The Danger of Unbound Women in Toni Morrison’s Paradise

the book cover for Paradise

“Out yonder all slithery in a house full of women. Not women locked safely away from men: but worse, women who chose themselves for company, which is to say not a convent but a coven.”

In the prologue of her 1997 novel, Paradise, Toni Morrison tells us of the world she has built, a small Black town called Ruby, that is “all about its own race—preserving it, developing myths of origin, and maintaining its purity.” Formed by freed slaves who wanted to create their own paradise and utopia away from the tyranny of whiteness, the forefathers of Ruby, an original convoy of seventy-nine people, trekked through post-Reconstruction Oklahoma to settle on virgin land and build their new community based on God and racial purity. Ruby as a town is one that eschews white supremacy and subverts the pigmentocracy of colorism, meaning that dark skin is viewed as most beautiful and valuable, to the extent that being mixed race is viewed as some form of racial pollution. Black is supreme. But even in this racial utopia, promising freedom and prosperity for Black people, women are still oppressed by notions of conformity, domesticity, and propriety. The chains of racial domination may be loosened but those of gender domination are stronger than ever.

Contrary to this racially pure and heavily religious society of Ruby, there exists a place in which women exist unbound called the Convent. Located a few miles away from Ruby, it is a haven for women who have unshackled themselves from notions of goodness, women who are runaways, lost or in need of a place to stay when the demand of being a good woman is too heavy to bear. Steeped in the religious ideology of women being sinful, the women of the Convent are referred to as “bodacious black Eves unredeemed by Mary.”

The novel progresses in eight chapters, each one revolving around women as they enter the Convent with their demons and their joys. The first of them is Mavis, a woman who runs away from her husband’s house, abandoning her family after she accidentally kills her twins by leaving them in a car on a hot day to buy the special meat her husband demanded to eat. (It is of note that she is in servitude to her husband and in pursuit of being a “good” wife when this tragedy occurs.) She steals her husband’s mint green Cadillac and runs away at the break of dawn. In every sense of it, Mavis is a “bad” woman, and yet as soon as we meet her, we are drawn to her, rooting for her. Morrison is not a stranger to creating characters of this nature. Her protagonist in Sula sleeps with her best friend’s husband, and in Beloved, Sethe is a murderer as much as she is a mother, wielding both blood and breastmilk. A woman is never only one thing. Morrison is intentional in creating these multidimensional women who refuse to be placed into any boxes. The monolithic understanding of women as good and subservient is immediately shattered in the novel, leaving room for the untethered existence of women.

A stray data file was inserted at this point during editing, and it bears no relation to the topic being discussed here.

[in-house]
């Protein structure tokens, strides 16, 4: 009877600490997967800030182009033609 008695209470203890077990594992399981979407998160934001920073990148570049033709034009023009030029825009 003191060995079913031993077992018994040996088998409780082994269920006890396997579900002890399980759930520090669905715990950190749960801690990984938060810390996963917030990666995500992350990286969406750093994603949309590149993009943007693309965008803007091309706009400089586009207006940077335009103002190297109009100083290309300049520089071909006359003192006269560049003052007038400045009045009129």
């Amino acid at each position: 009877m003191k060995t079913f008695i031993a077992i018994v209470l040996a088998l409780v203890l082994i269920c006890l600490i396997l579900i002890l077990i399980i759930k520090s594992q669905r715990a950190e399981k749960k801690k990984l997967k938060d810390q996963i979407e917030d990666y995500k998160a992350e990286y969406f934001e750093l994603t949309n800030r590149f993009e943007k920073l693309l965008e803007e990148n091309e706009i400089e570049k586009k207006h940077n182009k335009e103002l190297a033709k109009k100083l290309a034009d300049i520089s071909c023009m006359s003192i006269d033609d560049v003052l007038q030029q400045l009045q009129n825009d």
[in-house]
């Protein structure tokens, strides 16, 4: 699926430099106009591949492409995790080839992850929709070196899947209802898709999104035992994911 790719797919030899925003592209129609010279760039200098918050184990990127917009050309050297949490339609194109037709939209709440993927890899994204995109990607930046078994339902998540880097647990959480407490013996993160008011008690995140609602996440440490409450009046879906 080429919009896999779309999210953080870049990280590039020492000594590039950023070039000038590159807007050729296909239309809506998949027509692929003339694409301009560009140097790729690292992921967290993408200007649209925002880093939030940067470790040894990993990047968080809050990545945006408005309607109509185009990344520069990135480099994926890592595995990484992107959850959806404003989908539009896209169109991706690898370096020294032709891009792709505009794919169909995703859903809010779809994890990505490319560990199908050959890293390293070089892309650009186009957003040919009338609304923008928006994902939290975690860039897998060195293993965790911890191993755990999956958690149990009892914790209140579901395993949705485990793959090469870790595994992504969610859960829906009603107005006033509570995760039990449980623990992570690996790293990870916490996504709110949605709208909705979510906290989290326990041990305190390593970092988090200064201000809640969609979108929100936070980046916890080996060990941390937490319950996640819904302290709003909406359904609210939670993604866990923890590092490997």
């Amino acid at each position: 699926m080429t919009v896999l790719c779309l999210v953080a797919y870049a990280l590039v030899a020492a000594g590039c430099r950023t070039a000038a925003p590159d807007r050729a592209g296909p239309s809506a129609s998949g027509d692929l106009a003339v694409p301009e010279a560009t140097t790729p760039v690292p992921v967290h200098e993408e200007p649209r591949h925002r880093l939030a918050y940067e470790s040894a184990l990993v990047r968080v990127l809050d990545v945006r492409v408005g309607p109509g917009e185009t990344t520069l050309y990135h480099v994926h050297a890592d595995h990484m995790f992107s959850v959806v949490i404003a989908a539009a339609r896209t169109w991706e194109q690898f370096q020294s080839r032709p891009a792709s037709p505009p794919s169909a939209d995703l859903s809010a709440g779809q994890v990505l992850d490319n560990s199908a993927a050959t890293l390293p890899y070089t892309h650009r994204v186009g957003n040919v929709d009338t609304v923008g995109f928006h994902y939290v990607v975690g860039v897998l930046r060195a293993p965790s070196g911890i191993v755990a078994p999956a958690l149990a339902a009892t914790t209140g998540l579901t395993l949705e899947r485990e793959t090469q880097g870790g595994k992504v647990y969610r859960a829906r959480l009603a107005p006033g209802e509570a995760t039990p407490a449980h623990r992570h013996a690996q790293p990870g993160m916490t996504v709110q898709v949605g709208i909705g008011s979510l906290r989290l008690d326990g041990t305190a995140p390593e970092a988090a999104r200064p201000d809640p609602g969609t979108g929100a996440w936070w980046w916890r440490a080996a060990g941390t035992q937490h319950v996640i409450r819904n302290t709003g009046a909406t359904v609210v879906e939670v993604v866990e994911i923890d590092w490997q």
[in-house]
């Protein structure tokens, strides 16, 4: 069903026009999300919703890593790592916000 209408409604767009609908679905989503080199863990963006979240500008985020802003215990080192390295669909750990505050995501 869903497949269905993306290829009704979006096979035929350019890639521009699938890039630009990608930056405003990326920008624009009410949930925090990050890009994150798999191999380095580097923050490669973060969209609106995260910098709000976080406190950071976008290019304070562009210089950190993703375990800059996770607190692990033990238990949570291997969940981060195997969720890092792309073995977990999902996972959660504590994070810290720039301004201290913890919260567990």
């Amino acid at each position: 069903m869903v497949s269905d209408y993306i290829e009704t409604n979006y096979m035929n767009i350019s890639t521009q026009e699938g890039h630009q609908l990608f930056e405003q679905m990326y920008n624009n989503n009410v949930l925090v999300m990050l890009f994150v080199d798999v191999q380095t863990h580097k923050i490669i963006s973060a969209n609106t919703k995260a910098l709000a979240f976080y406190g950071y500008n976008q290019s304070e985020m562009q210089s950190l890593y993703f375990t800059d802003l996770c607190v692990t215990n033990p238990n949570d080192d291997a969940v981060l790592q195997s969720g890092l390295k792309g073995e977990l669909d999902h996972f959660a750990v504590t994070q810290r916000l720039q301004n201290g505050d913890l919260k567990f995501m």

In the first few moments Mavis enters the convent, Consolata (Connie, the Convent leader) speaks: “Lies not allowed in this place. In this place, everything true is okay.” An utterance steeped in significance for women, because performance and pretense are a bedrock of our existence and a life steeped in truth is revolutionary and radical. And terrifying to the powers that be.

Gigi is the next to arrive. A scantily clad, boisterous woman, “serving up her breasts like two freshly baked Alaskas on a platter,” shocking the whole of Ruby to the core when she turns up on a bus. Immediately, she becomes aware that there is no place for a woman like her within that society. Inevitably, she finds herself in the Convent. Gigi, who later lounges outside the Convent entirely unclothed, and keeps “herb” in her bag, is a direct affront to the notions of propriety and purity in women. In our world today, even in some feminist spaces, respectability politics dictate that only women who are modest, demure, and coy are worthy. In the documentary, Toni Morrison: The Pieces I Am, Morrison speaking of her time in Howard University as a young lady, laughingly and even almost fondly referred to herself as “loose,” a word typically used to refer to sexually liberated women as a means to shame them. Hearing her reclaim the word felt to me like a direct rebuke to the slut-shaming of women who seek pleasure with their bodies. She was saying that women need not be demure or coy, that women can be audacious in their demands for pleasure while moving through this world with the utmost confidence. Watching her say those words both anchored and liberated me, especially because in my country of birth, Nigeria, audacious sexual exploration remains taboo, remains uncouth, and Gigi as a character basks in her sexuality and makes no attempts to flatten herself into submission.